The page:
A note on non-binary

As the UK doesn’t officially recognise non-binary as a gender, there are no provisions for non-binary people incarcerated at detention centres or UK prisons.

Transgender staff

We also completed a freedom of information request for the number of trans staff working at immigration detention centres. The Home Office said they did not keep that information.

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It is worth noting that the above describes what should happen in theory, rather than in practice. Immigration detention centres are known to be rife with human rights abuses, so it is likely that trans inmates will face significant hardship. We are going to take further steps to find out more information about the trans detainees and to act in solidarity with them.

At Recovering A Future, we do not consider the environment within the detention centres (or in prisons) conducive to adequate, timely, or empowering trans health care, and adopt a broadly abolitionist approach to their use. We believe that organising for a liberating trans healthcare system necessarily involves getting involved in issues many people feel are not strictly “trans issues”. After all, trans people are not just trans people: we are also disabled, black, women, homeless, sex workers, and asylum seekers. Trans people have a stake in all progressive movements. On that note, please consider signing this petition to keep lesbian asylum seeker Aderonke Apata from being deported.

 

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Transitional Demands

Jess Bradley and Francis Myerscough write about trans time, transition, and demands, as part of Recovering A Future’s series on trans mental health and activism.

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Time works differently for trans people.

And its not because we are always late to things. (Although this might be a factor).

Cis people might not notice it, but we live in a different time zone. To them, our words, behaviours, our actions all happen in the present tense. To us, though, cis people sound… glitchy. Like hearing a CD skip ever so slightly or catching the delay between audio and video on an old laptop.

Trans people are time-travellers. (This explains why we never look, nor act, our age).

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Everytime I cross the road I expect to be run over. I’ve never been run over before, and “rationally” I know its unlikely to happen in the future. But still I find myself either sprinting across the road when its quiet, or waiting to cross the road with the pregnant lady so no-one ploughs me over. My obsession over road crossing is just one area in which my anxiety from living in a transphobic society coalesces outwardly into something which other people might recognise as weird.

For most trans people I know, anxiety is a constant companion. Sometimes it comes over us like the photo-negative of a sugar rush, intense, whilst other times it sits quietly but presently in the background. And when its not there, we anticipate its arrival.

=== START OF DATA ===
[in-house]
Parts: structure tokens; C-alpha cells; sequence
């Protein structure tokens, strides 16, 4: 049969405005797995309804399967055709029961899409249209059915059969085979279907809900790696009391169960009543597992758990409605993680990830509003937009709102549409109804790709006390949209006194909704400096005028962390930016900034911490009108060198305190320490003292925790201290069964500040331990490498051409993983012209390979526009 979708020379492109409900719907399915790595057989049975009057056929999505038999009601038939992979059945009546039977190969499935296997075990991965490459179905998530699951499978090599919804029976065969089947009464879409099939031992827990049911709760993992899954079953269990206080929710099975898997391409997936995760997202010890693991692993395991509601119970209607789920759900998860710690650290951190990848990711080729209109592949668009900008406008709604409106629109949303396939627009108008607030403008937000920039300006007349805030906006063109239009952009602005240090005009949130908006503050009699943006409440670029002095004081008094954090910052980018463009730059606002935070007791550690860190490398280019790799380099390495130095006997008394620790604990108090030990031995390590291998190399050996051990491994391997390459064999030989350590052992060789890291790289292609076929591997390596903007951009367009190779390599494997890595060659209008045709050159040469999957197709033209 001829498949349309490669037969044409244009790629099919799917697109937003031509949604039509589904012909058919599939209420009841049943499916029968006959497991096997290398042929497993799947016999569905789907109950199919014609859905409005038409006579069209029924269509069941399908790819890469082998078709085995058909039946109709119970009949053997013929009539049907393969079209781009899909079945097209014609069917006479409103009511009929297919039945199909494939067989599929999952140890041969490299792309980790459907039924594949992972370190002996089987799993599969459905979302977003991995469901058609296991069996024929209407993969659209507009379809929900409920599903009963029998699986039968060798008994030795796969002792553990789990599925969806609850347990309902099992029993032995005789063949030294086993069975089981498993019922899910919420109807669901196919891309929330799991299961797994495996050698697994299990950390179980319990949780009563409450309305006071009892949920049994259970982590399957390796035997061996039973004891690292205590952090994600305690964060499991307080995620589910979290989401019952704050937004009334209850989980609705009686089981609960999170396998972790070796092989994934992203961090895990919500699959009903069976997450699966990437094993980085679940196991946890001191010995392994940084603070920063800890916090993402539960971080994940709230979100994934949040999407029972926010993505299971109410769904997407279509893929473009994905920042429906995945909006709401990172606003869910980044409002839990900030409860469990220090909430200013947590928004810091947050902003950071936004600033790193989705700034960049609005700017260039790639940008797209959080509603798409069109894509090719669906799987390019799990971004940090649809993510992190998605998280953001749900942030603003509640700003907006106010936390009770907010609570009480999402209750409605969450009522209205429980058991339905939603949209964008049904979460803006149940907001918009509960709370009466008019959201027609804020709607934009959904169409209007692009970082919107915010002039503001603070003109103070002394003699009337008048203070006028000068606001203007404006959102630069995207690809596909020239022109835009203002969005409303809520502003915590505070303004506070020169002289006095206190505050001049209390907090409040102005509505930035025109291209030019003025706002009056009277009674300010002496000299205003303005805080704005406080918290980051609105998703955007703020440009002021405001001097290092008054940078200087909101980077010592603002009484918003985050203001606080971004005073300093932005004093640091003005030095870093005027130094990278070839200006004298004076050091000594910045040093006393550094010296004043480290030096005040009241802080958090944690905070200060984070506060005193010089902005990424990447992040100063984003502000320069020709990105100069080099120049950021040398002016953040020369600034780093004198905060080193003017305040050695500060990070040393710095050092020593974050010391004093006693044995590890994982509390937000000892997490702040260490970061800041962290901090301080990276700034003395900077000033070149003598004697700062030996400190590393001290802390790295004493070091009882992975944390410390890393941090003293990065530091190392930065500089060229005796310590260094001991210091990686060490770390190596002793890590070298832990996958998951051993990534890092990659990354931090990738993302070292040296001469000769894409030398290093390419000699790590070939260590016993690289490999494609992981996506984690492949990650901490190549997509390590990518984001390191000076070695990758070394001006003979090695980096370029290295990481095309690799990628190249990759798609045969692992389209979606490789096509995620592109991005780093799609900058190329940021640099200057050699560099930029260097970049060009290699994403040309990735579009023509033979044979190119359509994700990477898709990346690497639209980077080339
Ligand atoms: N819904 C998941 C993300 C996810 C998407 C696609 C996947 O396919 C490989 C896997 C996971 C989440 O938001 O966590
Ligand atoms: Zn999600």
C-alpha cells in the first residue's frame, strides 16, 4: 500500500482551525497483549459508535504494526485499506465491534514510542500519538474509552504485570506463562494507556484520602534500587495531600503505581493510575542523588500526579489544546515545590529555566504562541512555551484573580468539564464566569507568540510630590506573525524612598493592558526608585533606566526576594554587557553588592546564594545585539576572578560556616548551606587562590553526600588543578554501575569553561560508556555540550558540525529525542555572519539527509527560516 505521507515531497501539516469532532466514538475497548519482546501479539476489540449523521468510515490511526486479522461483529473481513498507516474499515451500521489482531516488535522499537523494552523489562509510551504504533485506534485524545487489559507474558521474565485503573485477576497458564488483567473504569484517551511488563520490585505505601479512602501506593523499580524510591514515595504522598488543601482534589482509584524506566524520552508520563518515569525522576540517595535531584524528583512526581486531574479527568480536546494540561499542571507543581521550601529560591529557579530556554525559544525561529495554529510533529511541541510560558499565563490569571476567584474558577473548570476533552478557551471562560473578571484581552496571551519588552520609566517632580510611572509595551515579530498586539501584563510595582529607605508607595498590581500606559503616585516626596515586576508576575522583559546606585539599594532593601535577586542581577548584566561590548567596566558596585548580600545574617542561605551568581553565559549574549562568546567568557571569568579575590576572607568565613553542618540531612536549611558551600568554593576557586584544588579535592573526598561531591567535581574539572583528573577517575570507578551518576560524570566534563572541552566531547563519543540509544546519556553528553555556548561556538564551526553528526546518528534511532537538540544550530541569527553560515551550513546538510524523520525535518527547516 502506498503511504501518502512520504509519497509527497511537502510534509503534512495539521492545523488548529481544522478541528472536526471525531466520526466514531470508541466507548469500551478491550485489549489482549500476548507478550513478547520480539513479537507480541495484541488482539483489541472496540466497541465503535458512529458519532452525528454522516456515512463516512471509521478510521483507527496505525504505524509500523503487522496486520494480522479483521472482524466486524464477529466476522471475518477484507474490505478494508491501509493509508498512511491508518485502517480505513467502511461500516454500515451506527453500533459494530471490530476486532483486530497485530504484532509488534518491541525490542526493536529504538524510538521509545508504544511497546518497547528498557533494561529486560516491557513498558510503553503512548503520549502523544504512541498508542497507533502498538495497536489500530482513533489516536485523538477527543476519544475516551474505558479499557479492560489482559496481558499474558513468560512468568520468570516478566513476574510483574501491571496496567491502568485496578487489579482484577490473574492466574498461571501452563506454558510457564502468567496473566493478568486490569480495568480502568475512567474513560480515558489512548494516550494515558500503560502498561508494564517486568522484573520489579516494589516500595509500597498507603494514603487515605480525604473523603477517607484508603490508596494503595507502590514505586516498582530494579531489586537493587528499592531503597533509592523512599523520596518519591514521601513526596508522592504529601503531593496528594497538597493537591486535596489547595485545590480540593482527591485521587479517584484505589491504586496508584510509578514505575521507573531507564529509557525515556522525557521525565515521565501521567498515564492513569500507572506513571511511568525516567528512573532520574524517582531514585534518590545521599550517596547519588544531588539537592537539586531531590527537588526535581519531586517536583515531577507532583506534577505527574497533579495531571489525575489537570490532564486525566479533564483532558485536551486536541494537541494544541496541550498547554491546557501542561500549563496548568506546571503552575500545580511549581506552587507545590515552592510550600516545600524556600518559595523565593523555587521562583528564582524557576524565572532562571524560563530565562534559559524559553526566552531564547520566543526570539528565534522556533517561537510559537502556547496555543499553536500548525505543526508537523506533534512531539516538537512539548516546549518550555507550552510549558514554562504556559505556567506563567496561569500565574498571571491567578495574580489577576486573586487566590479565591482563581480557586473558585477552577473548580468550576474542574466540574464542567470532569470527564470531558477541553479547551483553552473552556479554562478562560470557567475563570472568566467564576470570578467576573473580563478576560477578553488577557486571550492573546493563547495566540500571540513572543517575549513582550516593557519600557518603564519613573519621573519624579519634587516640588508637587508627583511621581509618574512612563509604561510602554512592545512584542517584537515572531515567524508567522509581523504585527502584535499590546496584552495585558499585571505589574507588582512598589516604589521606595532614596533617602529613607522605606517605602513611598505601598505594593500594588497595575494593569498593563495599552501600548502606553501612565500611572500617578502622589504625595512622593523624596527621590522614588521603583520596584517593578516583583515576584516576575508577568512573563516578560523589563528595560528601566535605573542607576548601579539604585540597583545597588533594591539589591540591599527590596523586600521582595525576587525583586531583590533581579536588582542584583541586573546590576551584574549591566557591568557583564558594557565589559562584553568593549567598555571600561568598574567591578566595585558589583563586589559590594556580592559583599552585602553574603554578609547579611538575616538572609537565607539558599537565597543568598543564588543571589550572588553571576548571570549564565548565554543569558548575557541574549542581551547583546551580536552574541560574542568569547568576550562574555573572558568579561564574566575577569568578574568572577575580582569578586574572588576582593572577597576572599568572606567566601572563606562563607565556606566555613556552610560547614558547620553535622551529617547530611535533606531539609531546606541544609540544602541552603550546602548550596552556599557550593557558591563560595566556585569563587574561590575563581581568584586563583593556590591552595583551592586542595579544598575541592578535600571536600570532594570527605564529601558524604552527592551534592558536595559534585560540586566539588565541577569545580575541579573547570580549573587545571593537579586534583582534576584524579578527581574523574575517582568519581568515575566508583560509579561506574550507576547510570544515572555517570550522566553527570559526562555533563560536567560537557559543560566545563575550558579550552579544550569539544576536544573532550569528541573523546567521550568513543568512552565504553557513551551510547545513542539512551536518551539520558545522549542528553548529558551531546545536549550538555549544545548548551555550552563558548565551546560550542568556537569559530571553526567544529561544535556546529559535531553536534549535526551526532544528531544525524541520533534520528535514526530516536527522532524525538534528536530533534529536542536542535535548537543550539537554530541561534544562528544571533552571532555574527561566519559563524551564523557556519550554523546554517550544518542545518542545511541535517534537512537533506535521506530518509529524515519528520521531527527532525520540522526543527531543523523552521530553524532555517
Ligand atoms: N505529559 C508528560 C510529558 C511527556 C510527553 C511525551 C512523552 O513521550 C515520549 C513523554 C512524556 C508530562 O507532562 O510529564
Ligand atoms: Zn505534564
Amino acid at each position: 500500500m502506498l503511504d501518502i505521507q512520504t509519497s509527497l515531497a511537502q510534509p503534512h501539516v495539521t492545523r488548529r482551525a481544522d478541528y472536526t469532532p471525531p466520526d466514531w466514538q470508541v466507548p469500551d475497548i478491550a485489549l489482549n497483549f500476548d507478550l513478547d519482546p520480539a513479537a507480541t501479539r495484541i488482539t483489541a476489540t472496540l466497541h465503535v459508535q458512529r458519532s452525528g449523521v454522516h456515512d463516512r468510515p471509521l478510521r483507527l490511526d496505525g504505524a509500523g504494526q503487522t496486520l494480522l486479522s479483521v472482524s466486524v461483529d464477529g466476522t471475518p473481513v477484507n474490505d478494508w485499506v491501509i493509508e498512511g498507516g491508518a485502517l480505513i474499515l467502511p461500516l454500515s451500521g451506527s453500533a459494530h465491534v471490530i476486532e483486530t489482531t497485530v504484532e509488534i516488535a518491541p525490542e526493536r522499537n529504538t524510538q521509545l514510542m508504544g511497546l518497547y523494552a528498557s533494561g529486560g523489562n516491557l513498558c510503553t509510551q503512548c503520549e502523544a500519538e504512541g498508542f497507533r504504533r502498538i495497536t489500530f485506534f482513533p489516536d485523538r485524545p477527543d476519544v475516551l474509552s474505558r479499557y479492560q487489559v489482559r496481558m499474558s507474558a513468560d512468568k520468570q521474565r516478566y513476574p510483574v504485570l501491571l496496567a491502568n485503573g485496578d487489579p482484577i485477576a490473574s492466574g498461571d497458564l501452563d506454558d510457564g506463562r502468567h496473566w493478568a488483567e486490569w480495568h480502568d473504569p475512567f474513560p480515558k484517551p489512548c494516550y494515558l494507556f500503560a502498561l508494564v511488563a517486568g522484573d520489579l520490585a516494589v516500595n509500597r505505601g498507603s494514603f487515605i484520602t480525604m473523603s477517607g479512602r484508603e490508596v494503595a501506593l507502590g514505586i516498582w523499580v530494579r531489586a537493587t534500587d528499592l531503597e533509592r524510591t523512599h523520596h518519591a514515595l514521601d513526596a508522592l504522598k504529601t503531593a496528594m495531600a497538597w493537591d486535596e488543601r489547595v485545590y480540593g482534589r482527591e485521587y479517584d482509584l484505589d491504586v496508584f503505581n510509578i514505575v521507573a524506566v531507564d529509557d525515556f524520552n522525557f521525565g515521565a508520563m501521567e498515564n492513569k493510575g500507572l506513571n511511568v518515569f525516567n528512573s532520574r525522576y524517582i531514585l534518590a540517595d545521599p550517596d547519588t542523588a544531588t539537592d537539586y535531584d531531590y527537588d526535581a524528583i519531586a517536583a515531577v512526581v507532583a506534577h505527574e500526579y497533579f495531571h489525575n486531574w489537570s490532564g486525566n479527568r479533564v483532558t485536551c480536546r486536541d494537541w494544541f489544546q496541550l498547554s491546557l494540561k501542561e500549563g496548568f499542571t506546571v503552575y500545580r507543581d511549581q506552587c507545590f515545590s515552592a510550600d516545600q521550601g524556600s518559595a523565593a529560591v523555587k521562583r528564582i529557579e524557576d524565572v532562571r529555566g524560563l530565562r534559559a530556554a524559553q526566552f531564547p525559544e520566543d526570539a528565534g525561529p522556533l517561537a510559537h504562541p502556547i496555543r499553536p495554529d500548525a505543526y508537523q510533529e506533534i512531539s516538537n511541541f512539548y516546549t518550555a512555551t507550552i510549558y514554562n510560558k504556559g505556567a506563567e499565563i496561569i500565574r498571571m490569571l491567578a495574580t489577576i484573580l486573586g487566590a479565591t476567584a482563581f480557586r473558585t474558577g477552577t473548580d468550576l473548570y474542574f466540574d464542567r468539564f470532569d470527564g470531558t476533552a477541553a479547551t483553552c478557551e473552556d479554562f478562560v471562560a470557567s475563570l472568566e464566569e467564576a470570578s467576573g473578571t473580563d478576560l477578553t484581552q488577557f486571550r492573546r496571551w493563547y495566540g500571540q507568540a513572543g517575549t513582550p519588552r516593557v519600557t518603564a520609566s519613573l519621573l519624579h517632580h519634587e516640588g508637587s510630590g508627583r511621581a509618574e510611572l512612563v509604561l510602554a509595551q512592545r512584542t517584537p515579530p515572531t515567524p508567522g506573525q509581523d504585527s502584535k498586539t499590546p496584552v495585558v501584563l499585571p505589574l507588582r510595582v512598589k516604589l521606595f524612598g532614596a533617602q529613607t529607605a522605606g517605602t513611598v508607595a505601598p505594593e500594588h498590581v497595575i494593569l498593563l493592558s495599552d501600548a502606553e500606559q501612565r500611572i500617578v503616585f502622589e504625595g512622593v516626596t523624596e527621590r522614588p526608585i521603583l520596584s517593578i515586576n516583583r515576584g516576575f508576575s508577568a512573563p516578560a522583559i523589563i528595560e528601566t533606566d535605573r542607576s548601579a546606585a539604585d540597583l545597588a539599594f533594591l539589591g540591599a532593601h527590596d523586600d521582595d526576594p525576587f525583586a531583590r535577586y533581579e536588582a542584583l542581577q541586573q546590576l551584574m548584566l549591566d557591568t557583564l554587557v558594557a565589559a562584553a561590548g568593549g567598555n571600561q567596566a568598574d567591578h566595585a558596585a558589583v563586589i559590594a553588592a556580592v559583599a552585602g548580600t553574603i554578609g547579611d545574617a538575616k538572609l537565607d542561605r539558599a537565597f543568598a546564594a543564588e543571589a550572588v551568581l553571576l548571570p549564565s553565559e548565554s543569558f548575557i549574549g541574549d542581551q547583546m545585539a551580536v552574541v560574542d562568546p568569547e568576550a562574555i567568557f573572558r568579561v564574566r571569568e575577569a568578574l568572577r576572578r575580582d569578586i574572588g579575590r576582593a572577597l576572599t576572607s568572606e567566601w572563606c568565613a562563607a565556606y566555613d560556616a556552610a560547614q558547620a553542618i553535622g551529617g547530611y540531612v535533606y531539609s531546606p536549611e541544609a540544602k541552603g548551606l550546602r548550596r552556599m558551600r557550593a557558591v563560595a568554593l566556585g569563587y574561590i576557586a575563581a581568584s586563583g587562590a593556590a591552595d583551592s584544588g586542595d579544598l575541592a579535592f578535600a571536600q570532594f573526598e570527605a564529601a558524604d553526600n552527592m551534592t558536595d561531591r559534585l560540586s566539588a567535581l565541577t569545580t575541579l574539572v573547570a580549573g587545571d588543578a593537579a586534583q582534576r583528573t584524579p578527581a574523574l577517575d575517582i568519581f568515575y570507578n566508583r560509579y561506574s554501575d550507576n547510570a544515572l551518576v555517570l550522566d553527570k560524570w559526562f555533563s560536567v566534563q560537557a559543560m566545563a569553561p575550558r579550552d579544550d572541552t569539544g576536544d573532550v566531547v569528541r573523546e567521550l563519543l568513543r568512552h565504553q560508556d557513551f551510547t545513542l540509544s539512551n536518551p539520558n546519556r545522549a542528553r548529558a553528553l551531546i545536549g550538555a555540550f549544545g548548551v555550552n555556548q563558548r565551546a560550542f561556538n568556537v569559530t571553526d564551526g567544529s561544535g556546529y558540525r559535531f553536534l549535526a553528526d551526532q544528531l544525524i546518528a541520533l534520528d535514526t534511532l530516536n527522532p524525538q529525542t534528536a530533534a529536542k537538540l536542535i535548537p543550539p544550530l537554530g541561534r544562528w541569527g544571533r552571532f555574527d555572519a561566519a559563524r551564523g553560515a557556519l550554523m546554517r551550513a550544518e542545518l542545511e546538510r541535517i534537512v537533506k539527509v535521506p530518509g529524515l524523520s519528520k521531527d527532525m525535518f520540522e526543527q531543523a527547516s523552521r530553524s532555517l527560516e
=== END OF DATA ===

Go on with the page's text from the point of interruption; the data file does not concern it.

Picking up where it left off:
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We live in a time of anticipation.

We anticipate misgendering, perplexed looks, ignorance, transphobia. Even when what we anticipate does not occur (yet), we act as if it has, and it becomes an inevitability.

I think it has something to do with waiting lists. My whole life seems to be about waiting lists nowadays (even if I am not on one yet - I am waiting to be on one). We are kept in a constant state of anticipation: waiting for a letter or phonecall from the GIC, a prescription, a surgery date…

We are used to waiting, orientated towards the future like iron filings lining themselves up towards a magnet. We are focussed on the future whether that’s the future where we have already had access to healthcare treatment, or the future where the (seemingly inevitable) acts of transphobia have already taken place. Because we are always waiting for this future the present seems compressed somehow, like our lives are in limbo.

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But looking to the future can also be positive.

Creating change requires us to live in a state of anticipation. It seeks to build a politics of hopefulness rather than of dread, preparedness rather than an anxiousness. Its not a naive hopefulness that ignores the very real harm that can come to us, but a strategic hopefulness. One that recognises that the way we think about the future has an impact on the present.

This isn’t about positive thinking or some individualistic bullshit. Its about the importance of making collective and radical demands. Demands are anticipatory. They stretch out, open palmed to the multitude of possible futures ahead of us and beckon them closer. They turn the ambiguity of anxious anticipation into a foundation that can be built upon.

What are your demands?

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We can now accept donations!

Help us to provide access to essential healthcare today.